The brisk arrival of the holiday season and its coincidence with one of the most profound economic downturns in decades has seemingly influenced Pope Benedict's message for the World Day of Peace 2012.
The Catholic leader is calling for "mechanisms for the redistribution of wealth," a message that is no doubt usurped by the clanging of his gilded scepter, the shine of his castle, and the carbon exhaust cloud emanating from his Mercedez-Benz M Class.
As the audible head scratching echoes move cross continental, there is also the contrasting, silent screams of Republican religious fundamentalists, a group that purports to progress the message of Jesus Christ while simultaneously advancing the financial greed of the "1%." Paging Newt Gingrich.
Though most figureheads are no strangers to hypocrisy, is it too much to ask Benedict to practice what and while he preaches?
With a sharp decline in public confidence, and a generational shift in religious beliefs the Catholic Church is at a crux. A February poll spearheaded by Zogby International had overall religious confidence pegged at 53% in the United States, a country that is often polled at over 80% "religious" and replete with Catholics. And they say only women fake it.
It is a shame that an organization once so preponderant now resembles a nearly insolvent print media company without a public relations department.
In the spirit of the New Year and in alignment with my affinity for resolutions, I ambitiously propose a redistribution of wealth within the church itself, funneled from the presumably lethargic legal department to a communications team. If the Church is to survive they must effectively deal with their issues regarding sex, as a gender, and with the act itself.
With a noted decline in the pool for available clergy, a message of female subservience will no doubt fail to awaken a younger generation. Women in Canada today make up the majority of the workforce (though financial equality is still a war being waged). Exclusion of a gender from doing a job to which they are formidably suited leaves a sour taste in a generation in which women spearhead billion dollar corporations. Combine that with an entirely male clergy who have committed thousands of acts of sexual abuse while still being allowed to remain in active ministry, and you create a flurry of cognitive dissonance.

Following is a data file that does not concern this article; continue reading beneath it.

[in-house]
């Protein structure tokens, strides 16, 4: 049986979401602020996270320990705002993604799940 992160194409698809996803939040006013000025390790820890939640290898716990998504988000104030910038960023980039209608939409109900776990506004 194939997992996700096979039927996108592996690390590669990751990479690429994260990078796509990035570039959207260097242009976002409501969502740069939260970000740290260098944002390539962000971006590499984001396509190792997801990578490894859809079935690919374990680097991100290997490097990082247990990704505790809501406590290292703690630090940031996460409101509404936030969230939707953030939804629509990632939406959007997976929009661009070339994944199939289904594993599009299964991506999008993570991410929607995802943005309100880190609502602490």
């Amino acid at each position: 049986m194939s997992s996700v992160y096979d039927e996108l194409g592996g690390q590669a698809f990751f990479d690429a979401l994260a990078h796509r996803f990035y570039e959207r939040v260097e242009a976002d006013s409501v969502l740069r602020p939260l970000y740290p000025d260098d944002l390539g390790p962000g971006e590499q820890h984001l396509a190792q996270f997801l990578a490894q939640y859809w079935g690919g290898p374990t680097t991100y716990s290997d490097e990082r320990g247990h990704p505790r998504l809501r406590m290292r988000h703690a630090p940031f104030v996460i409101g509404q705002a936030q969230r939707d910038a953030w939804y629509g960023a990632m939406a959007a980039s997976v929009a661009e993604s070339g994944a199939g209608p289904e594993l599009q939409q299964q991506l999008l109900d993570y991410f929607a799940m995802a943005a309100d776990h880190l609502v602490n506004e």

As an act:
To serve up a regressive doctrine of sexual abstinence in the face of an overpopulation crisis is irresponsible. Furthermore an implausible chastity mandate has no doubt played a hand in engendering the widespread child abuse. Benedict excommunicated a priest who sought to get married, a feat, which is presumed by the church to be more egregious than their method of "psychological castration".
Alas, there have been optimistic shifts within the church recently. The church's previous stance on condom use was borderline indefensible as the AIDS crisis ravaged the continent of Africa. In November of last year, we saw pragmatic steps by the pope whose spokesman said condoms could be "the first step of responsibility".
Today, our often hypocritical and loose-lipped public figures serve to remind us that foot and mouth disease is no longer an affliction reserved for hooved animals.
For an organization with such an aversion to scientific method, it is ironic that the Catholic Church must practice evolution within the next decade or face a sharp deterioration into a sect.
Your move, holy man.
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